"Volunteering for All” An achievable goal?
5 October 2017
Only 11% of Scotland’s sick and disabled volunteered in 2016, a shockingly low figure compared to the adult participation rate of 27%. What does this mean for an inclusive and fairer Scotland?
Matthew Linning, head of research at Volunteer Scotland, discusses some key findings from the recent publication of the Scottish Household Survey, 2016
In autumn each year we wait with bated breath for the latest volunteering statistics from the Scottish Household Survey (SHS). So on 26th September we pounced on the latest data from Scotland’s ‘Gold Standard’ for research into formal volunteering. On first glance it looked very much ‘business as usual’: a flat-lining of the overall adult participation rate at 27% for the last three years; a modest gender imbalance; volunteering participation increasing by income; and the usual rural/urban variance.
However, a closer inspection of the data brings into stark relief the significant disparities in access to volunteering. The most eye-catching statistic was the paltry 11% volunteering rate for adults who are ‘permanently sick or short-term ill-health or disabled’ (down from 17% in 2015). Now we can try to explain away such ‘inconvenient truths’ with explanations such as those who are sick are not fit enough to volunteer; but this is not good enough.
Margin of error at 95% confidence level is between: +/- 1.0% and +/- 1.2% for overall volunteering rate, +/- 4.1% and +/- 5.4% for sickness / disability rate
We know that the majority of individuals suffering disability and mental and physical health issues could volunteer, but they often can’t due to the barriers they face. They are not self-excluding themselves; rather it is society which is failing to take the measures required to engage them as valued members of the volunteering community.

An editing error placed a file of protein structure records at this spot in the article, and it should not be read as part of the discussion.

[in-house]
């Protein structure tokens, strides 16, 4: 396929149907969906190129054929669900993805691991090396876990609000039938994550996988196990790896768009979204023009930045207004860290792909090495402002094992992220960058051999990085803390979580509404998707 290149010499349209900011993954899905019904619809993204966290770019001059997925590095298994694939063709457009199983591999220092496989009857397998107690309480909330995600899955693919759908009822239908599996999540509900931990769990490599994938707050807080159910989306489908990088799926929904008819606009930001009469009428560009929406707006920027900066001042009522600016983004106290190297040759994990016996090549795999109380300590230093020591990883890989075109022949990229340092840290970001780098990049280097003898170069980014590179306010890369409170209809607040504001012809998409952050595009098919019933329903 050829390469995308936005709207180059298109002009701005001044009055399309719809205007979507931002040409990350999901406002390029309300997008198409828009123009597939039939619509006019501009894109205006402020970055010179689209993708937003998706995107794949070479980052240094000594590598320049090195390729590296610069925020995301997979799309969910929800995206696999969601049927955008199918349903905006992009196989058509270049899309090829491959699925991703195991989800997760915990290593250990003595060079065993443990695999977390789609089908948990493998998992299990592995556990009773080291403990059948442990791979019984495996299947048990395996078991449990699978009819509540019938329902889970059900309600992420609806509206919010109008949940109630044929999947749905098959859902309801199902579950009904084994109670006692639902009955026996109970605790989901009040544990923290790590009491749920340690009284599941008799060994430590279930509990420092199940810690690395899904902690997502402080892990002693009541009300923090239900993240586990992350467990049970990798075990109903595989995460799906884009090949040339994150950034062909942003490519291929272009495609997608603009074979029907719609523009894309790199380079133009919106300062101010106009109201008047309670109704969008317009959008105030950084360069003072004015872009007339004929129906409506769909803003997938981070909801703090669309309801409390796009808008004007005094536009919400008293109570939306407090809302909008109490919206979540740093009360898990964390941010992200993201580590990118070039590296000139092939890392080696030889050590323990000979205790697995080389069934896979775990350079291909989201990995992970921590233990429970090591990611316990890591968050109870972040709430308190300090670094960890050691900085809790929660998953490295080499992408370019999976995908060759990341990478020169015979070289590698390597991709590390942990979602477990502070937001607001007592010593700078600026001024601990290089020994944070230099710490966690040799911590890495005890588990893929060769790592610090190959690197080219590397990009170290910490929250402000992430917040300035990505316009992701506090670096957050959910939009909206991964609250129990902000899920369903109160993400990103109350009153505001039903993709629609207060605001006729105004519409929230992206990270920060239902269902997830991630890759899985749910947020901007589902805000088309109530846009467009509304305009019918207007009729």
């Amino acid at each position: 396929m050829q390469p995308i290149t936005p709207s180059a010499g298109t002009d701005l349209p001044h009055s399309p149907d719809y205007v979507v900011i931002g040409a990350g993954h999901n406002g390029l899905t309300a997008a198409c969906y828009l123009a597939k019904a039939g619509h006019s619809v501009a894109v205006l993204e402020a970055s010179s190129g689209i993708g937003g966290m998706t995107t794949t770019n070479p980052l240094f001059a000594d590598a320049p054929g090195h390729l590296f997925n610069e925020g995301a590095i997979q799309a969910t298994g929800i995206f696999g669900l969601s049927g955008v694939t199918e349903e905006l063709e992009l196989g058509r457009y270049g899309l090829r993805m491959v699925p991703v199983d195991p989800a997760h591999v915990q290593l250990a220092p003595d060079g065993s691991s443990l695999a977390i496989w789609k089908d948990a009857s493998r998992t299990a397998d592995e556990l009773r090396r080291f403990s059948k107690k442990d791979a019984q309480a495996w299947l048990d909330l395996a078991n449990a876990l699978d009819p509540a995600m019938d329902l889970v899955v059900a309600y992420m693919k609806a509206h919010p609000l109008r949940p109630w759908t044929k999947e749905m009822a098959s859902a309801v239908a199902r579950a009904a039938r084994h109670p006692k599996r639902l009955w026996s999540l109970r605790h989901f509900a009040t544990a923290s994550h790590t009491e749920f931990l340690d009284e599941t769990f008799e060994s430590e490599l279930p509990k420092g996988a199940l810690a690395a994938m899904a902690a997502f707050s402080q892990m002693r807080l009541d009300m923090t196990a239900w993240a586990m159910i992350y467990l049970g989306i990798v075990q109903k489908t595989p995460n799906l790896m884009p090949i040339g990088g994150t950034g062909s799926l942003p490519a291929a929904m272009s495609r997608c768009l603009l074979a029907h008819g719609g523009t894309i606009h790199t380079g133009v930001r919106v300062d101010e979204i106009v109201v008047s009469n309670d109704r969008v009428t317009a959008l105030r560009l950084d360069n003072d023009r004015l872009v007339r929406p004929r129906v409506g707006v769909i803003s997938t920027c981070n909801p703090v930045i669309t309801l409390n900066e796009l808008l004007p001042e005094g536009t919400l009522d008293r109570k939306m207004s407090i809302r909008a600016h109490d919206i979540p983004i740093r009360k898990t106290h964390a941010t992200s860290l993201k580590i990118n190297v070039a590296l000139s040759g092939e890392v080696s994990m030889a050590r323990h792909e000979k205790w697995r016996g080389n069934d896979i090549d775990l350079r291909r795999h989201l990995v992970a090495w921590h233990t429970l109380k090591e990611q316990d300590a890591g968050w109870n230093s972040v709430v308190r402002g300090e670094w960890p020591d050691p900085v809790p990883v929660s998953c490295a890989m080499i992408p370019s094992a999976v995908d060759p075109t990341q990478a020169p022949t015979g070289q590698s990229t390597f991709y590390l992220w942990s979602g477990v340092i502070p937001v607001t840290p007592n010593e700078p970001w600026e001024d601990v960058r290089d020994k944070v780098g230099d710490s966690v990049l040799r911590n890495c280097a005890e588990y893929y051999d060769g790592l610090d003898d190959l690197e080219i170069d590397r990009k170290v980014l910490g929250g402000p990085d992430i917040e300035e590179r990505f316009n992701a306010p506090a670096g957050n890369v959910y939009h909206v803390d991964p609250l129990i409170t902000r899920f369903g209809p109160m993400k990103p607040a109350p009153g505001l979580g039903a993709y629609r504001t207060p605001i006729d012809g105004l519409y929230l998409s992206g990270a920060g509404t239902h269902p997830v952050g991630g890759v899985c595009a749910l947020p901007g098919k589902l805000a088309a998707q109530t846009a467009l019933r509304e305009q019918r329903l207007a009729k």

At the recent Heritage Volunteer Managers’ Conference I attended a workshop on ‘Access to Volunteering’. It was really uplifting to hear delegates’ stories of how their organisations had made the extra effort to support those suffering from visual impairment, hearing loss and physical disability. They demonstrated what can be achieved by informed organisations which have the belief and commitment to support all volunteers, irrespective of their disability.
However, Scotland’s ‘access to volunteering’ problem is much wider than sickness and disability. We know from the SHS survey that volunteering participation by those in other disadvantaged groups is also low.
For example, those living in the 20% most deprived areas of Scotland the volunteering rate is 18%, compared to 30% in the rest of Scotland. For those who are unemployed it is 21%, and so on.
The typical volunteer in Scotland is middle class, economically active, fit and with strong social capital. But what about the old-aged pensioner suffering isolation and loneliness; what about the ex-offender struggling to re-engage with society; the immigrant wanting to make friends and feel part of their new community; etc. etc.
The irony is that the marginal benefit from volunteering for those excluded from society is so much greater. The challenge is therefore how we turn the goal of “Volunteering for All” into a reality on the ground.
The good news is that the SHS provides evidence of what can be achieved through concerted action. Youth volunteering by the ‘millennials plus’ (16 – 24 year olds) has now risen to 32%, the highest volunteering participation rate for any age group in Scotland.
Furthermore, there is emerging evidence of ‘flow-through’ from volunteering by secondary school pupils (11 – 18 year olds), which has risen from 33% in 2009 to 52% in 2016. This transformation has been achieved through a concerted effort by Scottish Government, the Saltire Award Scheme, the Third Sector Interfaces, Project Scotland, Young Scot, #iwill, Youth Link Scotland, Education Scotland, Voluntary Action Scotland, the Duke of Edinburgh Award Scheme and ourselves amongst many other organisations.
The challenge is how this type of concerted action could be developed to engage those who are most excluded from society but who have so much to gain from volunteering. If the success in the growth in youth volunteering could be replicated then we may be a step nearer to achieving our goal of “Volunteering for All”.